Although conceivably rare, non-vector-borne modes of ZIKV transmission may also occur, including trans-placental and perinatal transmission [11,19], blood-transfusion [20], and, potentially, organ donations. Unlike other arboviruses, sexual transmission of ZIKV is also possible and is of particular concern during pregnancy [21]. Actually, ZIKV has been detected and isolated in cell culture from semen samples of patients with infection and cases of probable sexual transmission of ZIKV infection from males to their female partners have been documented [22-24].

Discussion and conclusions

In this report, we described the isolation of infectious ZIKV in cell culture from saliva collected from a patient during acute ZIKV infection. This finding poses questions on the potential risk of human-to-human transmission of the virus through saliva.

In particular, the virus was isolated from saliva collected on day 6 after symptom onset. It is conceivable that viral isolation is more successful from saliva samples characterised by high viral load and collected during the first week after symptom onset, before the appearance of antibodies. However, further analyses in other patients are required to assess the infectivity of ZIKV in saliva.

Shedding of ZIKV RNA in saliva has been reported in the literature. In particular, it has been observed in 48% of patients tested during the first week after symptom onset, i.e. more frequently, although not for a longer time, than in plasma [25]. For this reason, testing ZIKV in saliva by RT-PCR has been recommended as a non-invasive and sensitive method for the direct diagnosis of ZIKV infection during the first week after symptom onset [25]. In the case reported here, ZIKV RNA was present at high titre during the first week after symptom onset and remained detectable for a relatively long period, up to 29 days after onset of symptoms. Viral RNA was also excreted in urine for a long-time, in agreement with previous reports on ZIKV detection in urine for more than 10 days after onset of disease [26,27]. Shedding in saliva and urine has also been demonstrated for other vector-borne flaviviruses, i.e. DENV [28,29] and West Nile virus [30,31], and these samples are used for direct diagnosis based on viral nucleic acid or antigen detection. While isolation of ZIKV in cell culture from urine, semen, and breast milk has been described [22,32,33], to our knowledge, isolation of ZIKV from saliva has not been reported so far. Epidemiological data and experimental studies are needed to assess the potential risk of ZIKV spread and transmission through saliva. Interestingly, a human case of ZIKV infection following a monkey bite has been reported [34]. In addition, CHIKV, a mosquito-borne alphavirus, has been isolated in oral fluids of patients with severe infection and in the saliva of experimentally infected mice and monkeys, and mouse-to-mouse transmission of CHIKV without an arthropod vector was demonstrated [35].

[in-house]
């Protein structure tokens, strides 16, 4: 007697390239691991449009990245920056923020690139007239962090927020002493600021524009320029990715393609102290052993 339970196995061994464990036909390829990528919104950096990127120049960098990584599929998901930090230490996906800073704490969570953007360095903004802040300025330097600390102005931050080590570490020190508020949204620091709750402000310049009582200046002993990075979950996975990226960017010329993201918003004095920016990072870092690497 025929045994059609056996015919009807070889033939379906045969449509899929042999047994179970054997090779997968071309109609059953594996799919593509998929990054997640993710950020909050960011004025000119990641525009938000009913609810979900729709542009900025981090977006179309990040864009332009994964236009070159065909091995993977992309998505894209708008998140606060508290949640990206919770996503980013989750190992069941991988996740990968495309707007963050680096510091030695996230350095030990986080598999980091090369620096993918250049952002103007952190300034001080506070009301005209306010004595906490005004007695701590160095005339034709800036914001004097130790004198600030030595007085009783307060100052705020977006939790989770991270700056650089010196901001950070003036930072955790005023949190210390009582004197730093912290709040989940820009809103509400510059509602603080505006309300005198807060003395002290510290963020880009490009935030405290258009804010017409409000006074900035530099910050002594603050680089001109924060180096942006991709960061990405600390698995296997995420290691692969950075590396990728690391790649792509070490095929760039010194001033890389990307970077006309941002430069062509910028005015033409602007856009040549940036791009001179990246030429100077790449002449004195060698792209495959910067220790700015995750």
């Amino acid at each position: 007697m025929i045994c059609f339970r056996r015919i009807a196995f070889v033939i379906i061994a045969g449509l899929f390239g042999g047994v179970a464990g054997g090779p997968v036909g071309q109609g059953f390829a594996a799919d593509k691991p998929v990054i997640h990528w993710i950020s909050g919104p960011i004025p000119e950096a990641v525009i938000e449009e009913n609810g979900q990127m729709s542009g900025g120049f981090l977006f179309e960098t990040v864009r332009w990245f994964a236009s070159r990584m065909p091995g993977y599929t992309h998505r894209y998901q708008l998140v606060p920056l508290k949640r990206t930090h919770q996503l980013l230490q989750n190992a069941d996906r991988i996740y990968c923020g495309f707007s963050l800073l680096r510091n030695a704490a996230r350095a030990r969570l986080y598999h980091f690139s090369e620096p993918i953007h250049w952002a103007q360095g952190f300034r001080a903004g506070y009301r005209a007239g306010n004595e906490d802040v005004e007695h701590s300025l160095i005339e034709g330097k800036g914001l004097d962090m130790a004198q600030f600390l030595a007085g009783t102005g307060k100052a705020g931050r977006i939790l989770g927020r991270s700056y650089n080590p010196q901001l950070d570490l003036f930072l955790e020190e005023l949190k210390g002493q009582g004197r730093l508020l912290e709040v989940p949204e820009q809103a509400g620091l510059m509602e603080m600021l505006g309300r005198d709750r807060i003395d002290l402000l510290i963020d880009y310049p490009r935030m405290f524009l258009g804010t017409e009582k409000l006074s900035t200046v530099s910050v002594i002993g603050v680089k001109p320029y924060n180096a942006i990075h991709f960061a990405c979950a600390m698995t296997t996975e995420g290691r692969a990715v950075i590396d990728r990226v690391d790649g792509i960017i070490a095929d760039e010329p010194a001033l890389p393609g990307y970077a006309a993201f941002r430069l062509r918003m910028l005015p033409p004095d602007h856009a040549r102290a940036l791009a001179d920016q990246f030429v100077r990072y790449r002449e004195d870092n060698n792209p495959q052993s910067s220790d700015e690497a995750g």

Finally, from the laboratory perspective, the results of this study showed that saliva is a useful sample not only for ZIKV nucleic acids detection, but also for virus isolation.


We thank the patient for collaborating in the sample collection; we also thank Dr Vittoria Lisi for technical support and Dr Erika Morelli for support in the management of the patient.

The study was approved by the local Ethics Committee and the patient provided written informed consent to participate in the study and for the publication of this case report.

Conflict of interest

None declared.

Authors’ contributions

Coordinated the study: LB, MP, GP; managed the patient: PB; performed laboratory investigations: MP, EF, AS, AB, LB; performed bioinformatics analysis: EL; wrote the manuscript: LB, MP, PB, GP.